Claudette Lawrence has been campaigning for years to support people with mental health issues. The Thamesmead resident suffers from Chronic Fatigue Syndrome. She was invited to No.10 Downing Street to advise ex-Prime Minister Gordon Brown and was consulted by Ed Miliband during his time as Labour leader. She has started a petition that has around 70,000 signatures calling on the Government to improve their assessment procedures for benefits.
My name is Claudette. I am 49 and I am disabled. I have chronic health conditions and I have been ill most of my adult life.
When I tell people I am disabled, if they do not know me and have not met me, they assume I must be in a wheelchair.
Most of the conditions that I suffer from are invisible, which means they cannot be seen, and because of this I have faced a lot of prejudice and discrimination over the years.
When I tell people that I am disabled some look at me and say, ‘well what is wrong with you?’
My condition fluctuates. Some days I cannot get out of bed and spend a lot of time sleeping, some days I cannot wash or shower as it involves too much mental or physical energy.
Like today I am writing this article in bed. Sometimes my mood is really low and I feel really depressed and am unable to do anything.
My illness has robbed me of my career. I have had to give up three good jobs because I was not well enough to hold a job down.
I have been to university, studied law, and had some really rewarding careers such as managing a women’s refuge and working for Transport for London (TfL).
Some days I feel very upset about being ill, and think why me, but then I think there is always someone worse off.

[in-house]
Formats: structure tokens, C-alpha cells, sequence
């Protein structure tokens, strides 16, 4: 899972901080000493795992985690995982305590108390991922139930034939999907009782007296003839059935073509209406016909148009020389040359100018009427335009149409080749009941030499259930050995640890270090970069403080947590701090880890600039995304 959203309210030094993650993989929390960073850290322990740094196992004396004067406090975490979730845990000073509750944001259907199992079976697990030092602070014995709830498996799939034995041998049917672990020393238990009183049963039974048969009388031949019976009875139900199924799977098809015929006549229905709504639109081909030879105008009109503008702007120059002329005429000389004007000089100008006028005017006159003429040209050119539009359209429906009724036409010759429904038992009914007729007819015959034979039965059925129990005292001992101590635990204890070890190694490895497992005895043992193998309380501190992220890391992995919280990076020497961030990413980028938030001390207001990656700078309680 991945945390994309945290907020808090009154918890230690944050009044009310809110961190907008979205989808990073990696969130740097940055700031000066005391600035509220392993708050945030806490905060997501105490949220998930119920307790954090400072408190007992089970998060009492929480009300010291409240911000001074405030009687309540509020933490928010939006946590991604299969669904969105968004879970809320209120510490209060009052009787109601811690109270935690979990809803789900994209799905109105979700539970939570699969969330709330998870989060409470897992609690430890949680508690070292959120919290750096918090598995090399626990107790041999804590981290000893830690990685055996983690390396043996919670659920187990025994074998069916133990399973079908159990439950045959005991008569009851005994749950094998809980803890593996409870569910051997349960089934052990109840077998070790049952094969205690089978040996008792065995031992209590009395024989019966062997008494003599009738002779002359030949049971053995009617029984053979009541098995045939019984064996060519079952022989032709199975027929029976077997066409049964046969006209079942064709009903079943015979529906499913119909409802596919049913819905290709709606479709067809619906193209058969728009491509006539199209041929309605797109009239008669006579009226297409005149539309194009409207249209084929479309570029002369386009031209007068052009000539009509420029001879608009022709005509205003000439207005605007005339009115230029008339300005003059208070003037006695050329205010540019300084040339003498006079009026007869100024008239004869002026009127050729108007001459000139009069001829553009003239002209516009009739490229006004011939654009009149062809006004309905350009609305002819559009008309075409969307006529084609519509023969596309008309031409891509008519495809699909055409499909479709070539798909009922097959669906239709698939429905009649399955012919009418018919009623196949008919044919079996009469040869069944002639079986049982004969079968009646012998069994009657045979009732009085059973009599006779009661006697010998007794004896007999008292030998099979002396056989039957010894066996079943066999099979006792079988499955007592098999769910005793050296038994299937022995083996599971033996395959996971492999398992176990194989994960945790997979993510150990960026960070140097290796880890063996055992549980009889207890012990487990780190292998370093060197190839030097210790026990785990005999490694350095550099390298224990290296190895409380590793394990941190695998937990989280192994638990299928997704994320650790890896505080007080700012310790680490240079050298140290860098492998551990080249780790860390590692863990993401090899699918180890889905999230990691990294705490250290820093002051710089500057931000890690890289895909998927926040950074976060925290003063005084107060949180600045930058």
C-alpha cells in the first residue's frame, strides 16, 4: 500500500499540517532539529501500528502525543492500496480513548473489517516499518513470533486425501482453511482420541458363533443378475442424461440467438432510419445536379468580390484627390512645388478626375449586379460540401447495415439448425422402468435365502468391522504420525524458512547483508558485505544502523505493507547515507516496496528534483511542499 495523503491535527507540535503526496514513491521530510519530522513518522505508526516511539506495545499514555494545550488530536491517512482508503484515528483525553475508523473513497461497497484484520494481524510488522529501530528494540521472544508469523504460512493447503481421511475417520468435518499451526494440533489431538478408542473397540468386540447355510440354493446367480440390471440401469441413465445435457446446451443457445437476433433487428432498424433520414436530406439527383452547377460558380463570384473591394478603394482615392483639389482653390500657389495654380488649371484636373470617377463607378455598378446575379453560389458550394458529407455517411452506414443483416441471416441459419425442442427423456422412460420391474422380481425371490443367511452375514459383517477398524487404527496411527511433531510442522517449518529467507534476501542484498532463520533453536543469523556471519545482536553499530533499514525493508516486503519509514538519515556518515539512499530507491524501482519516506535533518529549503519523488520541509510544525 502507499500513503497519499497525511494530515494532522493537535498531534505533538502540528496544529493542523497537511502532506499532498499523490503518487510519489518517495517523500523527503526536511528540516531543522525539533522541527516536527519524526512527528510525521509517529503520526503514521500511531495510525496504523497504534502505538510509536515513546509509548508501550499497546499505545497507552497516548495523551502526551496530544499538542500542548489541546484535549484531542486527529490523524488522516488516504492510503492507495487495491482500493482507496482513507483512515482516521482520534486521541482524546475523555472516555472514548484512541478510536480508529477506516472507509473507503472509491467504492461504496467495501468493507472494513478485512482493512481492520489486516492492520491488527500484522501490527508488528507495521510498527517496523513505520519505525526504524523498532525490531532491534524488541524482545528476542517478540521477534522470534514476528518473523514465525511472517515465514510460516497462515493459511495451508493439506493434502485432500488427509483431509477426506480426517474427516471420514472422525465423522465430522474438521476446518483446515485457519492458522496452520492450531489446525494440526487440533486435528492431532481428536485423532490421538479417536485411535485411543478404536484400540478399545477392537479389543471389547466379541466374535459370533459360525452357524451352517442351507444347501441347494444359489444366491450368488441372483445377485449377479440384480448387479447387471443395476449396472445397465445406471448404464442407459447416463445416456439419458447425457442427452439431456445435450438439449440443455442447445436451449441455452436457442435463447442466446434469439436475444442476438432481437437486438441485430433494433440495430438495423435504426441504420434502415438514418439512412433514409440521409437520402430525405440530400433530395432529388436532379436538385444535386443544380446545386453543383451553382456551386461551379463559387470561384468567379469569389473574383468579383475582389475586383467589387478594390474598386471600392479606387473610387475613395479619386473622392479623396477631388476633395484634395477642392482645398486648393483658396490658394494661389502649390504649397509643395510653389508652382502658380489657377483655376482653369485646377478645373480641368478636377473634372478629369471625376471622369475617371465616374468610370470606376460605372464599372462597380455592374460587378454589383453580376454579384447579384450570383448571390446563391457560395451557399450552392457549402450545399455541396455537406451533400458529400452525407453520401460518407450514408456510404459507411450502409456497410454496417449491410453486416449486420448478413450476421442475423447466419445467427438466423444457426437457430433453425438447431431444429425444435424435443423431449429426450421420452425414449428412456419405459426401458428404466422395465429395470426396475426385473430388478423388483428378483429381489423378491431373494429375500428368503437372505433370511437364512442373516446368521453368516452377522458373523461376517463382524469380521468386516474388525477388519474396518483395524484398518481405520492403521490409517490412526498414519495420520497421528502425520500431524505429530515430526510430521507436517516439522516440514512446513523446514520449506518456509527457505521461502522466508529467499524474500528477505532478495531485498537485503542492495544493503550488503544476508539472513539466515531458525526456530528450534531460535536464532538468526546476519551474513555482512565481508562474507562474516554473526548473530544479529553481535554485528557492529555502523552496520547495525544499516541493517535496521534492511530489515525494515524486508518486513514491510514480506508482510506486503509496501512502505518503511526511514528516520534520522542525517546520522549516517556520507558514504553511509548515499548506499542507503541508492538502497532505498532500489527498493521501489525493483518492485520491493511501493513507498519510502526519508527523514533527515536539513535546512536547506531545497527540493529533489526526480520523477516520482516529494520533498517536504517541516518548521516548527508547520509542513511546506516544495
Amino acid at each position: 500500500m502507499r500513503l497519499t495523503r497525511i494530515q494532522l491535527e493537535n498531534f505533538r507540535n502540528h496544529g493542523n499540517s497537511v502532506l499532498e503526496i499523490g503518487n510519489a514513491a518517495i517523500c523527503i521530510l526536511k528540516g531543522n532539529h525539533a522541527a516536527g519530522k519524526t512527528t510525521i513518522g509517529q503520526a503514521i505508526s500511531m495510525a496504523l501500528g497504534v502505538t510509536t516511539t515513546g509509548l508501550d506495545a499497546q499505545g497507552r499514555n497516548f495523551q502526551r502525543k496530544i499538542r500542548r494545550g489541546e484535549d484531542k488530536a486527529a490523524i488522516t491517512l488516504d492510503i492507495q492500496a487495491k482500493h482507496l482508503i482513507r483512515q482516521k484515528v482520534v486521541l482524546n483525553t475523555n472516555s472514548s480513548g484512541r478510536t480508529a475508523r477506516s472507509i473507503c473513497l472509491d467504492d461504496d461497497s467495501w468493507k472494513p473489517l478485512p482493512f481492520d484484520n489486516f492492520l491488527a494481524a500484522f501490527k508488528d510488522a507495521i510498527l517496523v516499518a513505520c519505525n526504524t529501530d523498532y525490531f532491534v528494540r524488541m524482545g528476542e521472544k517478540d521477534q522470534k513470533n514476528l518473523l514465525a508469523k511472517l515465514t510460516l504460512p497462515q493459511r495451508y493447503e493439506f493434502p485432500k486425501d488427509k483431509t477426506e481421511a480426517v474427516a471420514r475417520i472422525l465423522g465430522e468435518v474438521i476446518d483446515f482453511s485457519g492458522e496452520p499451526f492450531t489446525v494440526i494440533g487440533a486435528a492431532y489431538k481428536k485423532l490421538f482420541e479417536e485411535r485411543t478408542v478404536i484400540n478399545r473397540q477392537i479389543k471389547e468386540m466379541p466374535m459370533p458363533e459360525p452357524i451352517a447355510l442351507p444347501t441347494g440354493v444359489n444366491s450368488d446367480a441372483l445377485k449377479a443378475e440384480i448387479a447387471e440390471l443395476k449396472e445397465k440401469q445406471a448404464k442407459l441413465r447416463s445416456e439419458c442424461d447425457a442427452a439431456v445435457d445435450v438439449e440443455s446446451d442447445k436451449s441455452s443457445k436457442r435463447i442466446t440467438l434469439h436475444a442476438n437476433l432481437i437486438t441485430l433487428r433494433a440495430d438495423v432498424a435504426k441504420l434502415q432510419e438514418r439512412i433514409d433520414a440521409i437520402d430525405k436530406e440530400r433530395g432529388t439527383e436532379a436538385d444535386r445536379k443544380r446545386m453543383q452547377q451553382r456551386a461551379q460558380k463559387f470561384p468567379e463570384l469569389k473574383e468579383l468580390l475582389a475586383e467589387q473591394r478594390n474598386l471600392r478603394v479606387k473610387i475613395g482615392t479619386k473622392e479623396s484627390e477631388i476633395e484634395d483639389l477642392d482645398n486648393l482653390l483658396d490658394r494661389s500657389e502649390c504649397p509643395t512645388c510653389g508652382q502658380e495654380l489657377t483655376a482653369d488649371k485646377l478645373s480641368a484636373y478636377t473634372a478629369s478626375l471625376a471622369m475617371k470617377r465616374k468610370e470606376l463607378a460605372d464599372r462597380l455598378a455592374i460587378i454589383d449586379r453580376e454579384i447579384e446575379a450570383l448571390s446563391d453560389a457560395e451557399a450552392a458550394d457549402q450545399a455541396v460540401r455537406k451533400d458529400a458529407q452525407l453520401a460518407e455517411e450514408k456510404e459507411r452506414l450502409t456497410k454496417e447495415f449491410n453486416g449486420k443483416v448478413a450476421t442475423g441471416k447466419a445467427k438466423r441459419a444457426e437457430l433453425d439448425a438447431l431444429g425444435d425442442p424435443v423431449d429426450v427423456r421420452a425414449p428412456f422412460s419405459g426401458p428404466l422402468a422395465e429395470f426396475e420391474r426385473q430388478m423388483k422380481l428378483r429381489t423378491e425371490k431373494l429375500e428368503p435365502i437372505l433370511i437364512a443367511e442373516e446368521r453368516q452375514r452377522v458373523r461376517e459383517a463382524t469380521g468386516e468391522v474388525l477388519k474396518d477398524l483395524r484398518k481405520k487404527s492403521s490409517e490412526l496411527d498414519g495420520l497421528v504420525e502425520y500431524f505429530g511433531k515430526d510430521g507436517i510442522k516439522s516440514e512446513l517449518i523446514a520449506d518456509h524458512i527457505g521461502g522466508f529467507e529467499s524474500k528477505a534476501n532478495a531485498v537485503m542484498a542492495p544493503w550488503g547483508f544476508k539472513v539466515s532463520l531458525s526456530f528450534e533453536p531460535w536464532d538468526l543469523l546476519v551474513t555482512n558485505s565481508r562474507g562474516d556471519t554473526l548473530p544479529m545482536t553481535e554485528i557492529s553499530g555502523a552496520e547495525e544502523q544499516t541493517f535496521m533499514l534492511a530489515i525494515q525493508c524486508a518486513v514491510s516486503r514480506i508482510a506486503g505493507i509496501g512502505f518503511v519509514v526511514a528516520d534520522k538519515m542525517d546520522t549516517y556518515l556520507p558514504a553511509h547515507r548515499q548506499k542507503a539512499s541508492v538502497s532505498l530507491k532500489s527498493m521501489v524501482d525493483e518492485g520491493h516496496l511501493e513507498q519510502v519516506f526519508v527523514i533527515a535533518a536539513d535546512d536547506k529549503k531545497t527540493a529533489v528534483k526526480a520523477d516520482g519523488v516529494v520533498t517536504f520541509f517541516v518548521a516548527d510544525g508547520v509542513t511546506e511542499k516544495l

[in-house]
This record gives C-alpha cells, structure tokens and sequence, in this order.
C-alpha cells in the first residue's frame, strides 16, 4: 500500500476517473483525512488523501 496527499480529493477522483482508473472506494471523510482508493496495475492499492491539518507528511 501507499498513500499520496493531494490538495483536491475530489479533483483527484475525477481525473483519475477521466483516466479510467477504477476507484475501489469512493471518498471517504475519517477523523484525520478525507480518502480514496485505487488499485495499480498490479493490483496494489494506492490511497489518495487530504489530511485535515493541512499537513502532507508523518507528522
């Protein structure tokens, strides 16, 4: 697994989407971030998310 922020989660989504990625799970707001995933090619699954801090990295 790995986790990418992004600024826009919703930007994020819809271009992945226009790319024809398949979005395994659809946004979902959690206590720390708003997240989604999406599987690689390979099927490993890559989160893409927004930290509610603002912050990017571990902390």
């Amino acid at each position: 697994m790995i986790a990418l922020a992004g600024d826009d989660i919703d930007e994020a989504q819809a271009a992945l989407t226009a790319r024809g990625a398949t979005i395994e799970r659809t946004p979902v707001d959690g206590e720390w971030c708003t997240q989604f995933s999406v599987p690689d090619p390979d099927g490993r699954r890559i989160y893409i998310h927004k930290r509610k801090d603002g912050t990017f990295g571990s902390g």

People are misinformed when it comes to what a disability is or what being disabled is. As already explained, they assume that you must be in a wheelchair, in fact, only recently someone said that to me.
I explained that having a disability does not mean that you have to be in a wheelchair.
A disability, for the purpose of the Equality Act 2010, is “a physical or mental impairment that has a substantial and long-term negative effect on your ability to do normal daily activities”.
“Substantial and long-term” means more than trivial and long-term means 12 months or more.
Progressive means it gets worse over time, eg, someone may have chronic epilepsy and is unable to work because of how it affects them and another person may have the same condition but be able to work.
I think it is really important not to let your disability define you.
Another thing I find annoying is people assume you should not look after yourself so if you wear makeup you must be OK.
Try to look at the positives. Never give up.